Robert Anderson Dunsire VC was a ‘forgotten’ hero in Fife for many decades after his Act of Valour at the Battle of Loos in September 1915 led to the award of the Victoria Cross. Sadly, he was wounded and died in action some 10 weeks after the announcement of his award.
Robert’s family always passed his story between the generations as many moved to new homes away from Robert’s native mining communities in Fife. The storytelling was always done quietly and with humility, without fanfares.
The decision by the UK Government to have a Commemorative VC Paving Stone laid in the place of each World War 1 VC’s birth brought a new impetus to the awareness of the story of these men. They were not to be forgotten.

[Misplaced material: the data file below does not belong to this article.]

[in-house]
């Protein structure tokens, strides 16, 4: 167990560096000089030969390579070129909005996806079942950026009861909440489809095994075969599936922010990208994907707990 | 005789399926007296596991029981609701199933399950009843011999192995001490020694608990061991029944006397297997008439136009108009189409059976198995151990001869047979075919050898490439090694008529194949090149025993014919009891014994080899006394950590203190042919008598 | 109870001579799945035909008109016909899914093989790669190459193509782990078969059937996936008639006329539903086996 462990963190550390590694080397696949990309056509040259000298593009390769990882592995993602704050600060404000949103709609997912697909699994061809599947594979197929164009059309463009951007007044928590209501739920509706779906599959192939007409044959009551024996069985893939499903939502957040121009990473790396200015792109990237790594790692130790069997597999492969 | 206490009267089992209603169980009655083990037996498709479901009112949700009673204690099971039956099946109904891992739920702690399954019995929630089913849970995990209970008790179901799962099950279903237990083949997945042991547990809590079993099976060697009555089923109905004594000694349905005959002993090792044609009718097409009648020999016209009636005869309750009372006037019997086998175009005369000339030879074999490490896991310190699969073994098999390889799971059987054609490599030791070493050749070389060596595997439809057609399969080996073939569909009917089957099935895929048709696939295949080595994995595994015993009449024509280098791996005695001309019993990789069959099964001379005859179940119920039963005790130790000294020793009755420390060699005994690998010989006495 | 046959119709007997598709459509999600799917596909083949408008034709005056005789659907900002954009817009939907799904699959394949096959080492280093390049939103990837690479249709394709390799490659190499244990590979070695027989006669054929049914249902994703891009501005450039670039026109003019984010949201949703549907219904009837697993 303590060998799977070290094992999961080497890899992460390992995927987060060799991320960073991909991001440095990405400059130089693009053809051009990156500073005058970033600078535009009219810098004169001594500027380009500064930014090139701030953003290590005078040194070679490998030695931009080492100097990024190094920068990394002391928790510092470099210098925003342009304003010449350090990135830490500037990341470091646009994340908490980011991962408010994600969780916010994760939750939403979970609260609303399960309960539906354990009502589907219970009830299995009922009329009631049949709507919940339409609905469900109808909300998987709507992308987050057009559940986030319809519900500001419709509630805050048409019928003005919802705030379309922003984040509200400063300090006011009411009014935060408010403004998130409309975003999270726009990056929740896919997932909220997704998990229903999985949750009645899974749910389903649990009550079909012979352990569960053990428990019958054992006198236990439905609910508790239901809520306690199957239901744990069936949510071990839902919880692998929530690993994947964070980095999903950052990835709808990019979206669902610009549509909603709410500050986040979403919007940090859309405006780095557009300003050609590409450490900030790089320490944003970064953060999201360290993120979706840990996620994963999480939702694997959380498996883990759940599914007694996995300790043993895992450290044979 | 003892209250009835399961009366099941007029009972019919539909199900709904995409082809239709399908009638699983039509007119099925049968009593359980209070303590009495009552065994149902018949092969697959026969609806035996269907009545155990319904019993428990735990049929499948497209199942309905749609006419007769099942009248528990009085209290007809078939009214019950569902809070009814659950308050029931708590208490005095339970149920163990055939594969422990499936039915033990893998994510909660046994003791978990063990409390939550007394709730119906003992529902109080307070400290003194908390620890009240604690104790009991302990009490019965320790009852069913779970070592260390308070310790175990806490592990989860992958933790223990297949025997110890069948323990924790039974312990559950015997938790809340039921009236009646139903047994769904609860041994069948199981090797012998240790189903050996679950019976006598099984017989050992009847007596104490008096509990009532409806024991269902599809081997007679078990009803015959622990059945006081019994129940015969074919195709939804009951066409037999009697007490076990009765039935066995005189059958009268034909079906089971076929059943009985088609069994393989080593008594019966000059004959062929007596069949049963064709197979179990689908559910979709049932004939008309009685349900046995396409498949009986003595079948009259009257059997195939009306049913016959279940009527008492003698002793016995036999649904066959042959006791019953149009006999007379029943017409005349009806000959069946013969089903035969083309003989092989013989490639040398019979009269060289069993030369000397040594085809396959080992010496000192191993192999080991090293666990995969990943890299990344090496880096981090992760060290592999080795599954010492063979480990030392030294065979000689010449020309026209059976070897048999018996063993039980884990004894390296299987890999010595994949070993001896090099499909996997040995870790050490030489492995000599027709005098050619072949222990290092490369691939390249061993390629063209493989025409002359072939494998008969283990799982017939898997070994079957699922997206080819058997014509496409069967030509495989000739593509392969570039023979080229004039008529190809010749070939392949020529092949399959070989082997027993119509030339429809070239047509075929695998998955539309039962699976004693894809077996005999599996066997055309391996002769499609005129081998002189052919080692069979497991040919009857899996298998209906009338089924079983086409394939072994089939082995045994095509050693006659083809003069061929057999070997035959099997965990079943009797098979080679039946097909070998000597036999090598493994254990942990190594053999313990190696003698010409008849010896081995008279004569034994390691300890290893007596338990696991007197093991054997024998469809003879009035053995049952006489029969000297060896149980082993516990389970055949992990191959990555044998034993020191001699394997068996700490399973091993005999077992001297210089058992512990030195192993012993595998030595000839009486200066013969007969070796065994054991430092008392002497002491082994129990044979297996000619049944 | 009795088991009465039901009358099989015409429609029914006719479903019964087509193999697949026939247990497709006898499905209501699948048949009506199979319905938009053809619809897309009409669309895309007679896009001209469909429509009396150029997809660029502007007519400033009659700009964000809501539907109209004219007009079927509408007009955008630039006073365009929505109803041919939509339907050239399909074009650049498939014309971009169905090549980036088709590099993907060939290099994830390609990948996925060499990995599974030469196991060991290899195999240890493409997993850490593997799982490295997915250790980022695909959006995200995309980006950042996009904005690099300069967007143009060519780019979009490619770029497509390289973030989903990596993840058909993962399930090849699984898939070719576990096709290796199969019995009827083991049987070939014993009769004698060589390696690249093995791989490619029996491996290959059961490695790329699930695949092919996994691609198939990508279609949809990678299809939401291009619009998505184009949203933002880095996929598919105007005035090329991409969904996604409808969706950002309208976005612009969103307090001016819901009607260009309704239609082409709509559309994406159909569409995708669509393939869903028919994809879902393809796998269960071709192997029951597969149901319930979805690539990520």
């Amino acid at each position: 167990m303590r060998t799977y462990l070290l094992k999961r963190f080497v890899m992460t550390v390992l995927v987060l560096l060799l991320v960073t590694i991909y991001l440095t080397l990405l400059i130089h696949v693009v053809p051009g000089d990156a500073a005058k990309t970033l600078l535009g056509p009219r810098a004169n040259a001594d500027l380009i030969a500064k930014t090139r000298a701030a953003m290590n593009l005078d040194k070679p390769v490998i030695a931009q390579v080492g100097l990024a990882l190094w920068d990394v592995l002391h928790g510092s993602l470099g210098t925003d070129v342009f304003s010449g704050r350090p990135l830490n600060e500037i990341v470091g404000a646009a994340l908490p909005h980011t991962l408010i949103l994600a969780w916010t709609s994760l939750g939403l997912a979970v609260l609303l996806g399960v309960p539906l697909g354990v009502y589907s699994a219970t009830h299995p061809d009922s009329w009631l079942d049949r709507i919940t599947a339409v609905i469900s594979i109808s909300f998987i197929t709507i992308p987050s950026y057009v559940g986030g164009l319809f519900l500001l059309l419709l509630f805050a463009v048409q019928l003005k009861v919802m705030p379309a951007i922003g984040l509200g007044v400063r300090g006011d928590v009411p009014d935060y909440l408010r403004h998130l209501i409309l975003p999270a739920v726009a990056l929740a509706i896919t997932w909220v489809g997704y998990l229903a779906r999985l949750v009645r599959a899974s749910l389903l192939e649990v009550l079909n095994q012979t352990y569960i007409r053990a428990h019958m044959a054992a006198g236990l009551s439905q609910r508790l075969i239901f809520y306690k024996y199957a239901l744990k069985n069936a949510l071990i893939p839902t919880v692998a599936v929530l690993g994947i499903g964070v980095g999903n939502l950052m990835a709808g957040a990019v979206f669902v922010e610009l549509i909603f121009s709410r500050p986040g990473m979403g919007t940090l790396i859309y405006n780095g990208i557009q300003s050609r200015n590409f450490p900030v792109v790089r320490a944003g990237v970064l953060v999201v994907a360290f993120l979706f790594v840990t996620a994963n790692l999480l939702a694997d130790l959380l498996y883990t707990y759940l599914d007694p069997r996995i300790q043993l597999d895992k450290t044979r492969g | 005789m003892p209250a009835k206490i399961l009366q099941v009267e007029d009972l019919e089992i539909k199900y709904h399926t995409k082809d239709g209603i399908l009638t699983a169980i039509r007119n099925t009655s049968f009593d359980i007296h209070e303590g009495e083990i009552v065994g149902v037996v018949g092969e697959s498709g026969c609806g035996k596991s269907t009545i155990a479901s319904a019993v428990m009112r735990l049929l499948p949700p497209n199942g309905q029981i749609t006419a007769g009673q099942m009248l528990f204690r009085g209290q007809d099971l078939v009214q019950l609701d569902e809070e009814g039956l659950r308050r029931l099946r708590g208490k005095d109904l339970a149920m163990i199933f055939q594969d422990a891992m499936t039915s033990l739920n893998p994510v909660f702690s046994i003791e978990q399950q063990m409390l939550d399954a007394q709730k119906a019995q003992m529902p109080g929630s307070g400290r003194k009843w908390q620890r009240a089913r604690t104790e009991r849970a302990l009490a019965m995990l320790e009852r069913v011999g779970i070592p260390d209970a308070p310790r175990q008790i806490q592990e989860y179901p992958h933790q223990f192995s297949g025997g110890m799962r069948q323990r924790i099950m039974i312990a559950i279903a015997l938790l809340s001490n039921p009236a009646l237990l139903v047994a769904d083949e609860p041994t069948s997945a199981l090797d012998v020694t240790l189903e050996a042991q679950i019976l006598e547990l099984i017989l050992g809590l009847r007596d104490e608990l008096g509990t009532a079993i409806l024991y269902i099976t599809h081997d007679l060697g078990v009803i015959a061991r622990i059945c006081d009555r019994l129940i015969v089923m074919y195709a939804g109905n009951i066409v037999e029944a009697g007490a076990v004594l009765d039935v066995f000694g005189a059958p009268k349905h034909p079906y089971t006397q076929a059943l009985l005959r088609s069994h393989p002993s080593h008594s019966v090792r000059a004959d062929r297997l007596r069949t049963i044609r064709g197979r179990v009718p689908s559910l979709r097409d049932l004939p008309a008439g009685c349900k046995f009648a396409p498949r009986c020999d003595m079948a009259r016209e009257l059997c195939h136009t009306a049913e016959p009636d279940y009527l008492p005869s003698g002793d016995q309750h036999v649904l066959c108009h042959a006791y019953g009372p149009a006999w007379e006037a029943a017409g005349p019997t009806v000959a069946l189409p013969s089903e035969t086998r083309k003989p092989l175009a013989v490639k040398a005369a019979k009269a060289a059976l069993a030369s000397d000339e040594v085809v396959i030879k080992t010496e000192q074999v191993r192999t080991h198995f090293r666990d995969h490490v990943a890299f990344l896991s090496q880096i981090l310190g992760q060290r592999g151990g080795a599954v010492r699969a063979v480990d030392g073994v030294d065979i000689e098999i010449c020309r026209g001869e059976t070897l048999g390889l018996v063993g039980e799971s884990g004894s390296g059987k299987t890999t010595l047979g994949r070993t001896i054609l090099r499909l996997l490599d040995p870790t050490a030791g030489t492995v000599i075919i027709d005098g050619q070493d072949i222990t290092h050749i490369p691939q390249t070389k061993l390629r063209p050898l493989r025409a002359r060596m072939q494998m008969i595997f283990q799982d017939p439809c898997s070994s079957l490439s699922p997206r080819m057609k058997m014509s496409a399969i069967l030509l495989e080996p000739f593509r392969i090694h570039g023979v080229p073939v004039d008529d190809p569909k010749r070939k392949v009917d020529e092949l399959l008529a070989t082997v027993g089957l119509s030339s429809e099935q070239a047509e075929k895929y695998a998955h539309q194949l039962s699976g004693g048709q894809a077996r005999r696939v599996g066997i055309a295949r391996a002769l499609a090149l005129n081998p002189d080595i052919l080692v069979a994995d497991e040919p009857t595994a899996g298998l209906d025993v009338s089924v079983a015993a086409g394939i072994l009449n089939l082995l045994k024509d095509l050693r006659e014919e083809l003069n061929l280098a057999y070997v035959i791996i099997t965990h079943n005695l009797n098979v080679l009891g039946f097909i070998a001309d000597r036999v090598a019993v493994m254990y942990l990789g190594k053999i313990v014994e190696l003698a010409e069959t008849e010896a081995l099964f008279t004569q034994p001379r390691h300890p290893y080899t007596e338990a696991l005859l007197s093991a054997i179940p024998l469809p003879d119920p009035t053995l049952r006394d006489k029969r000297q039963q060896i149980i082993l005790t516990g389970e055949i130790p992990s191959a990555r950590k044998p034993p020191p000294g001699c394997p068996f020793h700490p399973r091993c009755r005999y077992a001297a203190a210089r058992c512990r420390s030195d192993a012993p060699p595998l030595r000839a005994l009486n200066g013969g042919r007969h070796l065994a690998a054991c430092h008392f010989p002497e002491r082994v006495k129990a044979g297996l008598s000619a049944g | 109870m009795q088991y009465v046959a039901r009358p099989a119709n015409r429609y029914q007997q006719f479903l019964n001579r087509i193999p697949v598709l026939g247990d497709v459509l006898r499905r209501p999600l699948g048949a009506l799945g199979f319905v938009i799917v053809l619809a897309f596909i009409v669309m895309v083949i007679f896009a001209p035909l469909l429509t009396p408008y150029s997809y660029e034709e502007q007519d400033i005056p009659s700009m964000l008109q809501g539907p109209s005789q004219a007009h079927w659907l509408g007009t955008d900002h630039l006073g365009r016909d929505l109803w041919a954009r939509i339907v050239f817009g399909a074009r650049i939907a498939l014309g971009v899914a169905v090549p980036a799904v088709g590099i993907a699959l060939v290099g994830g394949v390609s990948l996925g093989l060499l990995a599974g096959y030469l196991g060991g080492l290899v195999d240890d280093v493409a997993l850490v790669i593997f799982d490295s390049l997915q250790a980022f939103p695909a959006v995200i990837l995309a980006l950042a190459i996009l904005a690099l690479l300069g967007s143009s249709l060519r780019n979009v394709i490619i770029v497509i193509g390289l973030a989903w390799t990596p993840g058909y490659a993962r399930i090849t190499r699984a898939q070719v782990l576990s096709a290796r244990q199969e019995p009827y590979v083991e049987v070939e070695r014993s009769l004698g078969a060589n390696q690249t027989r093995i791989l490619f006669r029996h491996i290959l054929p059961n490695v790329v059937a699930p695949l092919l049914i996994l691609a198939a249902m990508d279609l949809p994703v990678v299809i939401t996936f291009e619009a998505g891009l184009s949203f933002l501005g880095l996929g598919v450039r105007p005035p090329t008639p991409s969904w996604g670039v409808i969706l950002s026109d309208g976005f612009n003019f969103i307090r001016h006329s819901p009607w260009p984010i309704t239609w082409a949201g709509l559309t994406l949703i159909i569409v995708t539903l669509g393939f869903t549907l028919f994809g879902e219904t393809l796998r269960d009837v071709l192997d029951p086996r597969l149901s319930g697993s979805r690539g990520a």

Robert’s full life story is worthy of being retold. His public persona may be defined by the entry road sign to his birth town of Buckhaven, the Commemorative VC Paving Stone at Toll Park, Buckhaven and his name on a number of War Memorials in churches, schools and public spaces.
However, the private person behind all these public appearances certainly merits being known. He was a man of his generation. Yes, he was a VC and a ‘humble miner’ but all of Robert’s 24 years of life had breadth and depth. He had many strings to his bow. The Dunsire family played prominent roles and carried influence in the mining industry, church life and elected public roles in their burgeoning local communities. Robert’s life was filled with the same purpose as those who nurtured and encouraged him.
Though short, Robert Anderson Dunsire VC’s life was no ordinary life. His life and achievements are now permanently established in Fife’s History.
Enjoy reading and learning about the complete story of the life and legacy of Robert Anderson Dunsire VC. His story should never be lost or forgotten.